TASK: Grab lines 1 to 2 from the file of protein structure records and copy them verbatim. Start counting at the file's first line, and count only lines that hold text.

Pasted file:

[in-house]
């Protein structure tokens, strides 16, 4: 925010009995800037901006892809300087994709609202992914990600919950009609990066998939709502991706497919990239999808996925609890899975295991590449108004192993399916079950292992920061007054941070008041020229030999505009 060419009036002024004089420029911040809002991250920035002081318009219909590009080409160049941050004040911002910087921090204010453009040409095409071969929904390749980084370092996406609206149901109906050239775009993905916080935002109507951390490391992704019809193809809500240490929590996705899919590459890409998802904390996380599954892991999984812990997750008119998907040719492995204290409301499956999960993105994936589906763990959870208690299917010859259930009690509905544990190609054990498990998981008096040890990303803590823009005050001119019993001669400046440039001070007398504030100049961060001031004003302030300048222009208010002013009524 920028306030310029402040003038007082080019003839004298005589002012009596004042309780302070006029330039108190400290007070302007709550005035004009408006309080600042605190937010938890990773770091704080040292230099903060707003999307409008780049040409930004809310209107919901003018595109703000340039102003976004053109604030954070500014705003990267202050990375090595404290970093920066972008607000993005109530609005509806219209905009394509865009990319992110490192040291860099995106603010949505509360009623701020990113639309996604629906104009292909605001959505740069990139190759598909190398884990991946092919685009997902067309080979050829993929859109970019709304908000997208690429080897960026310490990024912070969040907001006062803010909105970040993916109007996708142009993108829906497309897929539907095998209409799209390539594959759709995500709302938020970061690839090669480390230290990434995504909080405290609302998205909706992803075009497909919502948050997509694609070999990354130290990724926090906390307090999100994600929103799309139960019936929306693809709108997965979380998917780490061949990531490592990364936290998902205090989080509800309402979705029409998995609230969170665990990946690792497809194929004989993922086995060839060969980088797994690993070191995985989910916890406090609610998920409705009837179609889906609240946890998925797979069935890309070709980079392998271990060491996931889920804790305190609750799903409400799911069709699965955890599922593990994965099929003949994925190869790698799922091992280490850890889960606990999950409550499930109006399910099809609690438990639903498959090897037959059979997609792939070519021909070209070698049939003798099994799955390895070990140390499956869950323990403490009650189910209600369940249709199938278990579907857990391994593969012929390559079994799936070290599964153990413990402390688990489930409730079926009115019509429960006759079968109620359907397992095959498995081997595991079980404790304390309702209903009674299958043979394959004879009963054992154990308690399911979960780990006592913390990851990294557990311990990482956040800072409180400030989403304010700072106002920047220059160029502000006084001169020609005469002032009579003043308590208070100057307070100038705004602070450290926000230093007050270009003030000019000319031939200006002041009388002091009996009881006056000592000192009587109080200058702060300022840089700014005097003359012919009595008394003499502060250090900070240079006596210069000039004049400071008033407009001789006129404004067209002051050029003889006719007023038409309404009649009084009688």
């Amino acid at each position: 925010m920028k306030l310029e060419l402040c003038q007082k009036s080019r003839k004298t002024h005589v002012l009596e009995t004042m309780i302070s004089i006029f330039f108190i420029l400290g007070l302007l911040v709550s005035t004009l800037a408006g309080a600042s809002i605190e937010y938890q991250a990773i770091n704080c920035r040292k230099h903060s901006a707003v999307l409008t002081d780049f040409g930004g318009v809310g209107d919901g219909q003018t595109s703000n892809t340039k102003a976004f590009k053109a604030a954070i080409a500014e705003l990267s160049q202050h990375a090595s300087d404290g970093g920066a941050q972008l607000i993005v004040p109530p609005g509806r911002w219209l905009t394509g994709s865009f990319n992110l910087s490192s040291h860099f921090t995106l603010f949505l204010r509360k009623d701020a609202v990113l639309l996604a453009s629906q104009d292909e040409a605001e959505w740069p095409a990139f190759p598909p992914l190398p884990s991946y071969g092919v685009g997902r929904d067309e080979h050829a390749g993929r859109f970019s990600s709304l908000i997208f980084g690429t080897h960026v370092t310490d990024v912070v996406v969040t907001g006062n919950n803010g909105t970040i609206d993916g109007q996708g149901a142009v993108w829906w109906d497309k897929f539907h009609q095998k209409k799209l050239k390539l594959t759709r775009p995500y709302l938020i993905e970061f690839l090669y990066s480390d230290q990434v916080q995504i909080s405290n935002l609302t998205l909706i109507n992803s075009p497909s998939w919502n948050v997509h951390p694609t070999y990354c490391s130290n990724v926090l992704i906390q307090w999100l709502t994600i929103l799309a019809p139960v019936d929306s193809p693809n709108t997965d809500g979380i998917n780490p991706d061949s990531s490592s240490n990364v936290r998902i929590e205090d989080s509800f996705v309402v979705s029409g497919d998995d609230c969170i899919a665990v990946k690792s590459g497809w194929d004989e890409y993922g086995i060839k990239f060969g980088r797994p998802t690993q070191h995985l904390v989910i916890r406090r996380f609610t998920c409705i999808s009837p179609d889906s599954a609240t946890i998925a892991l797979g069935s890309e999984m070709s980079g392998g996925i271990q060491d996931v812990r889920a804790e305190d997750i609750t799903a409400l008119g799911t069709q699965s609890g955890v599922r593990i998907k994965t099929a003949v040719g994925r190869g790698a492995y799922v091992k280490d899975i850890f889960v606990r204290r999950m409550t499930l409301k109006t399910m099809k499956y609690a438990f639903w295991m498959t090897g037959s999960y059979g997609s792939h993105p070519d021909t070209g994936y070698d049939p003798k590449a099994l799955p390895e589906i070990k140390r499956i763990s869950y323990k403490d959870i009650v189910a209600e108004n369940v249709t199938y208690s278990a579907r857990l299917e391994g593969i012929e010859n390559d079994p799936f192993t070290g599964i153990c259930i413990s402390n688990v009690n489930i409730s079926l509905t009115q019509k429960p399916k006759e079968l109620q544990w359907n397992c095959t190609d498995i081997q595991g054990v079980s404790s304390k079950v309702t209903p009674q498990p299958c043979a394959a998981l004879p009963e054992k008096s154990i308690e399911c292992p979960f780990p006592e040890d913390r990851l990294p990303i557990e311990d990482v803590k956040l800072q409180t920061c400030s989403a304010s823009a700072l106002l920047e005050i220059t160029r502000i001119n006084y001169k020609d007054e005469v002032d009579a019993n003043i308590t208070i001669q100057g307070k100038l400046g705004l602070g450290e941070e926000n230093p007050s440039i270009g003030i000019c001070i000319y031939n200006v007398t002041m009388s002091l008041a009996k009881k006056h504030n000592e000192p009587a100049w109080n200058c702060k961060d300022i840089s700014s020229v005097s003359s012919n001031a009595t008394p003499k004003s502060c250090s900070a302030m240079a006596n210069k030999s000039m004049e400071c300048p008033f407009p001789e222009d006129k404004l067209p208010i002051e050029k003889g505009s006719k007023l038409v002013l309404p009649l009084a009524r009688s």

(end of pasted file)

[in-house]
């Protein structure tokens, strides 16, 4: 925010009995800037901006892809300087994709609202992914990600919950009609990066998939709502991706497919990239999808996925609890899975295991590449108004192993399916079950292992920061007054941070008041020229030999505009 060419009036002024004089420029911040809002991250920035002081318009219909590009080409160049941050004040911002910087921090204010453009040409095409071969929904390749980084370092996406609206149901109906050239775009993905916080935002109507951390490391992704019809193809809500240490929590996705899919590459890409998802904390996380599954892991999984812990997750008119998907040719492995204290409301499956999960993105994936589906763990959870208690299917010859259930009690509905544990190609054990498990998981008096040890990303803590823009005050001119019993001669400046440039001070007398504030100049961060001031004003302030300048222009208010002013009524 920028306030310029402040003038007082080019003839004298005589002012009596004042309780302070006029330039108190400290007070302007709550005035004009408006309080600042605190937010938890990773770091704080040292230099903060707003999307409008780049040409930004809310209107919901003018595109703000340039102003976004053109604030954070500014705003990267202050990375090595404290970093920066972008607000993005109530609005509806219209905009394509865009990319992110490192040291860099995106603010949505509360009623701020990113639309996604629906104009292909605001959505740069990139190759598909190398884990991946092919685009997902067309080979050829993929859109970019709304908000997208690429080897960026310490990024912070969040907001006062803010909105970040993916109007996708142009993108829906497309897929539907095998209409799209390539594959759709995500709302938020970061690839090669480390230290990434995504909080405290609302998205909706992803075009497909919502948050997509694609070999990354130290990724926090906390307090999100994600929103799309139960019936929306693809709108997965979380998917780490061949990531490592990364936290998902205090989080509800309402979705029409998995609230969170665990990946690792497809194929004989993922086995060839060969980088797994690993070191995985989910916890406090609610998920409705009837179609889906609240946890998925797979069935890309070709980079392998271990060491996931889920804790305190609750799903409400799911069709699965955890599922593990994965099929003949994925190869790698799922091992280490850890889960606990999950409550499930109006399910099809609690438990639903498959090897037959059979997609792939070519021909070209070698049939003798099994799955390895070990140390499956869950323990403490009650189910209600369940249709199938278990579907857990391994593969012929390559079994799936070290599964153990413990402390688990489930409730079926009115019509429960006759079968109620359907397992095959498995081997595991079980404790304390309702209903009674299958043979394959004879009963054992154990308690399911979960780990006592913390990851990294557990311990990482956040800072409180400030989403304010700072106002920047220059160029502000006084001169020609005469002032009579003043308590208070100057307070100038705004602070450290926000230093007050270009003030000019000319031939200006002041009388002091009996009881006056000592000192009587109080200058702060300022840089700014005097003359012919009595008394003499502060250090900070240079006596210069000039004049400071008033407009001789006129404004067209002051050029003889006719007023038409309404009649009084009688």